Members of the Social Security System (SSS) can look forward to higher salary loan amounts and more flexible terms under the agency’s revised lending guidelines that took effect on December 1, 2012.
SSS President and Chief Executive Officer Emilio de Quiros, Jr. said the new guidelines, which were approved by SSS’ governing board called the Social Security Commission ( ) last April 18, 2012, aim to align the SSS salary loan program with prevailing market conditions.
“Amid the current low interest rates, the SSS relaxed its lending terms and conditions that result in a higher maximum loanable amount, bigger net loan proceeds, lower computation of interest payments and earlier loan renewals for members,” de Quiros noted.
The SSS deferred the guidelines’ implementation to prepare its computerized loan system for the changes and to avoid disrupting the processing of members’ applications for the Loan Penalty Condonation Program, which was open for availment from April 2 to September 30, 2012.
Under the new salary loan guidelines, members can file for renewal if they have already paid at least 50 percent of the principal loan amount and at least half of the two-year loan term has lapsed. In the past, members can only renew their loan if the outstanding balance is P500 or lower.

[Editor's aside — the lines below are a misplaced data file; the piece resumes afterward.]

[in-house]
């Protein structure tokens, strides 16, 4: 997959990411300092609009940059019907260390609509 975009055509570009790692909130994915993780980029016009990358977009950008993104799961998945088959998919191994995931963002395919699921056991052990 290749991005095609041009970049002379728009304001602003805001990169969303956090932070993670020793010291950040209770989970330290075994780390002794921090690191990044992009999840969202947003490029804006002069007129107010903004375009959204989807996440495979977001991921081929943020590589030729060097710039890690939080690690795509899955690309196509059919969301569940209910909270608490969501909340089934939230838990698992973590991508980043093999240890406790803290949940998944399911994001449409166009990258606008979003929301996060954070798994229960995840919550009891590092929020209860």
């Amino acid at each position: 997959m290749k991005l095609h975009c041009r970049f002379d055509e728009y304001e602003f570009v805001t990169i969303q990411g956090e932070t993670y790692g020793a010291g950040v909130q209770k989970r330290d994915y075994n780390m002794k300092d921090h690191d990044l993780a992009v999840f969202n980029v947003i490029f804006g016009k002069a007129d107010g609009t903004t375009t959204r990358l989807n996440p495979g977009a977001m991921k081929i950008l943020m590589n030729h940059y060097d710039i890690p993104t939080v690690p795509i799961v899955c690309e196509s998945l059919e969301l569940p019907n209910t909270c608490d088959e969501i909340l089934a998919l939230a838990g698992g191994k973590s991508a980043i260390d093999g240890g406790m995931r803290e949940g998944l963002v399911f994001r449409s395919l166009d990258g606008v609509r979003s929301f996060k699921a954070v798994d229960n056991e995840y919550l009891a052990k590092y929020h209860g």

De Quiros said that while loanable amount remains based on the average of the members’ latest 12 posted monthly salary credits (MSC), the new guidelines provide a maximum salary loan of P30,000, higher than SSS’ previous cap of P24,000.
“Members paying at the current P15,000 maximum MSC become entitled to the full amount of a two-month salary loan, which is now P30,000. As added flexibility, members can indicate how much they want to borrow as long as it is within their loanable amount,” he added.
The loan shall be amortized over a 24-month period and the 10 percent annual loan interest will apply to the diminishing principal balance. Moreover, the first year’s 10 percent interest shall no longer be deducted in advance, which translates to bigger net loan proceeds.
In an earlier statement, the SSS cited the lack of basis on allegations of loan overcharging and said it adheres to accepted policies on credit-granting. Theresolution issued in 2000 and amended in 2004 served as SSS’ guide in administering its salary for the past several years.
“Since there is no ground on overcharging, there is also no basis on the giving of refunds to borrowers,” de Quiros said. “The SSS is open to queries so that we can make clarifications for the benefit of members and stakeholders.”